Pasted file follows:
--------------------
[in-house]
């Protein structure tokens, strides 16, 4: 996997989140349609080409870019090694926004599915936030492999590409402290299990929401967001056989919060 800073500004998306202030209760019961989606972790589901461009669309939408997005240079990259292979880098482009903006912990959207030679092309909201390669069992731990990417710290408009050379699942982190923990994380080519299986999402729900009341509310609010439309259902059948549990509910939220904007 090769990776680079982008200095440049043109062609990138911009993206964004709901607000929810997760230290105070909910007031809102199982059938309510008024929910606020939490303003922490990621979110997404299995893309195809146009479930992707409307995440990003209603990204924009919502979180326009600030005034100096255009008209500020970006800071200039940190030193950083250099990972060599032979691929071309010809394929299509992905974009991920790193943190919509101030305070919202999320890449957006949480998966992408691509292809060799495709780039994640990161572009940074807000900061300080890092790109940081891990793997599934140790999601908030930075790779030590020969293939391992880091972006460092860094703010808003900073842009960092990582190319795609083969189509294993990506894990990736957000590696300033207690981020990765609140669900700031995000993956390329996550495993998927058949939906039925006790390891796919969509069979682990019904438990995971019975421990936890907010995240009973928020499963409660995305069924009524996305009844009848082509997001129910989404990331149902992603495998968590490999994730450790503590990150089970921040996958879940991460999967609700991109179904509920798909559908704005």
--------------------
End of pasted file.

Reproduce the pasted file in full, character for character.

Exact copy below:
[in-house]
């Protein structure tokens, strides 16, 4: 996997989140349609080409870019090694926004599915936030492999590409402290299990929401967001056989919060 800073500004998306202030209760019961989606972790589901461009669309939408997005240079990259292979880098482009903006912990959207030679092309909201390669069992731990990417710290408009050379699942982190923990994380080519299986999402729900009341509310609010439309259902059948549990509910939220904007 090769990776680079982008200095440049043109062609990138911009993206964004709901607000929810997760230290105070909910007031809102199982059938309510008024929910606020939490303003922490990621979110997404299995893309195809146009479930992707409307995440990003209603990204924009919502979180326009600030005034100096255009008209500020970006800071200039940190030193950083250099990972060599032979691929071309010809394929299509992905974009991920790193943190919509101030305070919202999320890449957006949480998966992408691509292809060799495709780039994640990161572009940074807000900061300080890092790109940081891990793997599934140790999601908030930075790779030590020969293939391992880091972006460092860094703010808003900073842009960092990582190319795609083969189509294993990506894990990736957000590696300033207690981020990765609140669900700031995000993956390329996550495993998927058949939906039925006790390891796919969509069979682990019904438990995971019975421990936890907010995240009973928020499963409660995305069924009524996305009844009848082509997001129910989404990331149902992603495998968590490999994730450790503590990150089970921040996958879940991460999967609700991109179904509920798909559908704005």